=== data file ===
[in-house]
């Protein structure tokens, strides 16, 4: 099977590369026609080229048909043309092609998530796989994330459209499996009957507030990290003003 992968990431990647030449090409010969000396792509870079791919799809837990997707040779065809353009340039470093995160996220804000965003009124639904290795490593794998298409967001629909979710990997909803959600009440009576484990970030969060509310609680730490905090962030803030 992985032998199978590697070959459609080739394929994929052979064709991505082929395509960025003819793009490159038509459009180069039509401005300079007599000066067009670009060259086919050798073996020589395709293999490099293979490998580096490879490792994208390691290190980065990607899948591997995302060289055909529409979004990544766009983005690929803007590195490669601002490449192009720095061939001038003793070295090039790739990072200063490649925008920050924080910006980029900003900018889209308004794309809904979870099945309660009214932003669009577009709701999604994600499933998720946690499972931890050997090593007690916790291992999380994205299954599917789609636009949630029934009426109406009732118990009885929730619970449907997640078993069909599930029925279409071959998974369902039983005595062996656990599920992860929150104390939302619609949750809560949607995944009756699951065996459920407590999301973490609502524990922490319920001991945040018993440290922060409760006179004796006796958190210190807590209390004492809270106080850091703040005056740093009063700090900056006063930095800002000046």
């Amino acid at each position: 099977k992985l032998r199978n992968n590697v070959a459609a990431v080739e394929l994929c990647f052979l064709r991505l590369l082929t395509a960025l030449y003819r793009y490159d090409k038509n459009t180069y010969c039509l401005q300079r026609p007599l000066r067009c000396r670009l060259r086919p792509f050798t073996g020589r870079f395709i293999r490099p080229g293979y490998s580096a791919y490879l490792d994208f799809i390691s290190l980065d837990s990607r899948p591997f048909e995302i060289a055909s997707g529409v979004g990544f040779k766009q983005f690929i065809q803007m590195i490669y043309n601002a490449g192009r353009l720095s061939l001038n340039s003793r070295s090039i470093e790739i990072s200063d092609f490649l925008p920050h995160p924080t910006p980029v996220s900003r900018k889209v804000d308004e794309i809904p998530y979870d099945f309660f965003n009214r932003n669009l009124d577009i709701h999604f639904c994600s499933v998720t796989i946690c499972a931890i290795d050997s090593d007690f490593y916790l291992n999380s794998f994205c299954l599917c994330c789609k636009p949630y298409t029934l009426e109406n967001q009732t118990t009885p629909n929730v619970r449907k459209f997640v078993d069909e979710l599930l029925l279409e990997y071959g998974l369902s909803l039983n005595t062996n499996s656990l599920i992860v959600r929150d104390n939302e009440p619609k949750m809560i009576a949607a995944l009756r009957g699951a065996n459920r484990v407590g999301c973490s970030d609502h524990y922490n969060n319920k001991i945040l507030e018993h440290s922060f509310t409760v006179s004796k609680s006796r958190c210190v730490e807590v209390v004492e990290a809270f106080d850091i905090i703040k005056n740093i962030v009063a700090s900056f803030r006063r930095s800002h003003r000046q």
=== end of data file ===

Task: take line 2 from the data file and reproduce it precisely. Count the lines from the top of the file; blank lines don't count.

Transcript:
């Protein structure tokens, strides 16, 4: 099977590369026609080229048909043309092609998530796989994330459209499996009957507030990290003003 992968990431990647030449090409010969000396792509870079791919799809837990997707040779065809353009340039470093995160996220804000965003009124639904290795490593794998298409967001629909979710990997909803959600009440009576484990970030969060509310609680730490905090962030803030 992985032998199978590697070959459609080739394929994929052979064709991505082929395509960025003819793009490159038509459009180069039509401005300079007599000066067009670009060259086919050798073996020589395709293999490099293979490998580096490879490792994208390691290190980065990607899948591997995302060289055909529409979004990544766009983005690929803007590195490669601002490449192009720095061939001038003793070295090039790739990072200063490649925008920050924080910006980029900003900018889209308004794309809904979870099945309660009214932003669009577009709701999604994600499933998720946690499972931890050997090593007690916790291992999380994205299954599917789609636009949630029934009426109406009732118990009885929730619970449907997640078993069909599930029925279409071959998974369902039983005595062996656990599920992860929150104390939302619609949750809560949607995944009756699951065996459920407590999301973490609502524990922490319920001991945040018993440290922060409760006179004796006796958190210190807590209390004492809270106080850091703040005056740093009063700090900056006063930095800002000046």